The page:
Kevin: “Wingspan and Carcassone are close in terms of my favorites.  Carcassone was the first game I remember really enjoying with its simple gameplay.  Each game is different.  I like tile/worker placement games.  I didn’t realize there was actual strategy involved until playing online.  I’ve played this game hundreds of times either on line or at a table.  The artwork is great.  Each game reveals a different “board.” This is my favorite game.”

7. Potion Explosion: I like that this game uses marbles. You take an ingredient marble and if that causes marbles of the same color to connect, you can take them. You use the ingredient marbles to build your potions, set out on cool-looking potion game pieces. Once a potion is finished, you can use it to unleash the abilities on the game piece.

Dan: “It’s a phone app in the form of a board game.”

Kevin: “It’s fun. Kind of like “Real life” Candy Crush but with other people. It’s solid.”

8. Bang the Dice: The players are either Sheriff, deputy, outlaw or renegade determined by card draw. It’s an easy game to get the hang of fairly quickly, and the dice element is different than the other games we typically play (other than D&D).

Dan: “A fun, quick-hit dice game.”

Kevin: “My first dice game that I’ve purchased.  I think I’ve played this and King of Tokyo.  This is better.  It’s easy to play and easy to explain.  I just wish I could play it with more people more often.”

9. One Night Ultimate Werewolf: This is an app-driven game that can have up to 10 players. Each player is given a character with an ability and the goal is to either kill the werewolf, if you’re a villager or if you’re the werewolf: survive. It’s great fun and I am absolutely terrible at it.

Dan: “A shorter social deduction game than Secret Hitler, but just as fun. Multiple player roles add variability.”

Kevin: “I’m indifferent on Werewolf.  It’s fine.  I don’t necessarily feel a need to play it again.”

10. Dixit: Whenever anyone suggests playing this game, I always have to be reminded what this game is about, but once reminded, I always want to play. The players are dealt 6 cards. Each player takes turn being the storyteller and makes up a sentence about one of their cards. The other players select one of their cards that matches the story. After the cards are shuffled and set out, the players try and guess which card was the storyteller’s card and points are given out accordingly. It’s good for 3-6 players, but I think 5-6 players works best.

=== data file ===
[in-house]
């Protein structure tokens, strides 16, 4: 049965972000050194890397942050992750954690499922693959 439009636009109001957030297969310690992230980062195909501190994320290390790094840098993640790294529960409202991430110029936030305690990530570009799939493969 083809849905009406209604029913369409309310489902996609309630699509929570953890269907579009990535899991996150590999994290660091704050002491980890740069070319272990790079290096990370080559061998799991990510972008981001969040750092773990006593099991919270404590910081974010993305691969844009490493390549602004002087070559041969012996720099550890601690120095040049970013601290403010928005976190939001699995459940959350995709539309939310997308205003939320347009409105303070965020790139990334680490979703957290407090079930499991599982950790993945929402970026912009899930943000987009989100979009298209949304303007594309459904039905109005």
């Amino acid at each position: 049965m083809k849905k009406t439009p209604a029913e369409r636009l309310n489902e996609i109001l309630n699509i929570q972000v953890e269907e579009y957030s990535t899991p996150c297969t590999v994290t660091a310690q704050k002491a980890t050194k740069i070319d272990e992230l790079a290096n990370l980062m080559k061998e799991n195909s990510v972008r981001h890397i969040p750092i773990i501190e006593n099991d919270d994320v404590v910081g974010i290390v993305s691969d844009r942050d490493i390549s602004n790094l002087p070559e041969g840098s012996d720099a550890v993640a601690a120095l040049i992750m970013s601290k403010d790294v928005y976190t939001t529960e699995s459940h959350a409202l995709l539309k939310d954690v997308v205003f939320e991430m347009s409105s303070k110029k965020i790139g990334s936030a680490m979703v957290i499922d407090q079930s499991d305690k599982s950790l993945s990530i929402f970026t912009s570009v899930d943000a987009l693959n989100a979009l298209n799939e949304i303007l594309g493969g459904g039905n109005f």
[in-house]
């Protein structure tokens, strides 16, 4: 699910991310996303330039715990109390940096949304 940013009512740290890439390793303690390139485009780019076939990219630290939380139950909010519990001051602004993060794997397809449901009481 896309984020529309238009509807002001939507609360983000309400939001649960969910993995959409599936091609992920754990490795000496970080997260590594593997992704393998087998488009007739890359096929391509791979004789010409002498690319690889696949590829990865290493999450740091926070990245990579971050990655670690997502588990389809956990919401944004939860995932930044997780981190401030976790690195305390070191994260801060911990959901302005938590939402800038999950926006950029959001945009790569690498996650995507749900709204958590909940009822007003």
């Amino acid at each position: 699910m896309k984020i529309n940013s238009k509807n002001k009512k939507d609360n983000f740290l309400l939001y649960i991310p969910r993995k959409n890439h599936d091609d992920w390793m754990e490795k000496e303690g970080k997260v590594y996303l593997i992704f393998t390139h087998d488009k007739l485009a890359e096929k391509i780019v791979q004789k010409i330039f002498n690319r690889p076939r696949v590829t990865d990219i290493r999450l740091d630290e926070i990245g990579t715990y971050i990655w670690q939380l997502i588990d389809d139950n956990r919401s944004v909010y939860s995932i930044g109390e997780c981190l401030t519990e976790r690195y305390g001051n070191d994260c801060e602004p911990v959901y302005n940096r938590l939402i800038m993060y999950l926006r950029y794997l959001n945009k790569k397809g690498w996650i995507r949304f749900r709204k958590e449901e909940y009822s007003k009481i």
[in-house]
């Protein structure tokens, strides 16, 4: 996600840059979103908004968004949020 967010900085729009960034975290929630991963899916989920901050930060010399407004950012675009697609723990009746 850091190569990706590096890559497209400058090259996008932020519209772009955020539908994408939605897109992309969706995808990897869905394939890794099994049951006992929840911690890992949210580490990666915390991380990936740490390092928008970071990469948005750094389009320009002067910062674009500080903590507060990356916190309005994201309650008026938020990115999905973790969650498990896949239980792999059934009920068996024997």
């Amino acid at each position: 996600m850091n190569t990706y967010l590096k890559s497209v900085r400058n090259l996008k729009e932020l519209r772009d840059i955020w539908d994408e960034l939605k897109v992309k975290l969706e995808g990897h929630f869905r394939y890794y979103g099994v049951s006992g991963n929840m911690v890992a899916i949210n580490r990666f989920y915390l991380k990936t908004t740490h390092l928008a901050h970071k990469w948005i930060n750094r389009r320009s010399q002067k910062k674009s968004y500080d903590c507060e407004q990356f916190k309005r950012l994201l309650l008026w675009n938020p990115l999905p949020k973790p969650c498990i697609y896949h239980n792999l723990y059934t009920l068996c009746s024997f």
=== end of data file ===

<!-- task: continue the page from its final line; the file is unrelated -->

Dan: “Another great gateway game to introduce the general board gamer to modern board games. Invest in expansion packs though.”

Kevin: “Just a beautiful easy to understand game that works for all involved.  Once you go through enough cards though, it could get repetitive without having to buy expansion packs.  If you’re not “close” with the group you’re with, this would be a safer bet than Time’s Up! Title Recall!”


11. Century: Spice Road: Have you ever wanted to learn about the spice trade? I put this game into the category of games like Wingspan. There seems to be a lot of components to it, but I was able to figure things out fairly quickly and enjoyed playing. It’s good for 2-5 players. There are various and sundry cards that you can use to establish a trade route and trade spices. Do not be intimated by this game. It’s fun.

Dan: “Another game that is a quick and easy teach. Good components.”

Kevin: “A solid game that seems complicated at first but isn’t.  I could play it any time.  I also had fun making up my own “player board.” I have nothing bad to say about it.  Nothing particularly great though either.  It’s just a fun game.”

12. JAWS: I love JAWS. It’s one of my favorite movies and I was happy to play this game. One team is Brody, Hooper, and Quint, while the other sole player is the shark. Each turn allows the players to accomplish certain tasks to either kill the shark or to eat swimmers, if you’re the shark. Quint is not allowed to eat swimmers no matter how many times I suggested it. I worry about the re-playability of this game.

Dan: “Fun game for one of my favorite movies. Make sure each person plays as both crew and the shark.” 

Kevin: “As movie fans, it was fun to play.  I don’t really know about re-playability though.  It might just be fun to go through it the one time.  Maybe a second?  I don’t know.  It was fine.  It’s worth it to play just for quotes and stuff from the movie.”

13. Pandemic: I know. Believe me, I know. It’s a really fun game though and the first time Dan, Kevin, and I played (a year into the current pandemic) we won. It’s a cooperative game so the players all work together to stop the pandemic. What a concept!

Dan: “Another great game to introduce to new gamers about modern gaming. Co-ops are great games but need to make sure that one person doesn’t just take over and tell everyone what to do. It’s a fine line between team strategy and alpha gaming.” 

Kevin: “It’s fun and really good but more experienced gamers have a tendency to “alpha game” it so it’s like you’re just playing along with the alpha.  It’s a good game though.”

14. Downforce: This is a card-driven game where you bid, race, and bet. It comes with little cars that you move around the game board.

Kevin: “Very fun game.  Betting and racing.  It’s fun to kind of think you’re young again and playing with hot wheels/matchbox cars but with some strategy involved.  I will play this game anytime and also play for additional laps (not just one).”  

15. Exploding Kittens: This is a card game involving exploding kittens in which the goal is to cause another player to draw the exploding kitten card.

Dan: “Another quick and fun game. Get the kids involved.”

Kevin: “Another perfect “filler game.”  Kids (who can understand) and adults just enjoy it.  It’s just fun.  Maybe the Ted Lasso of games.”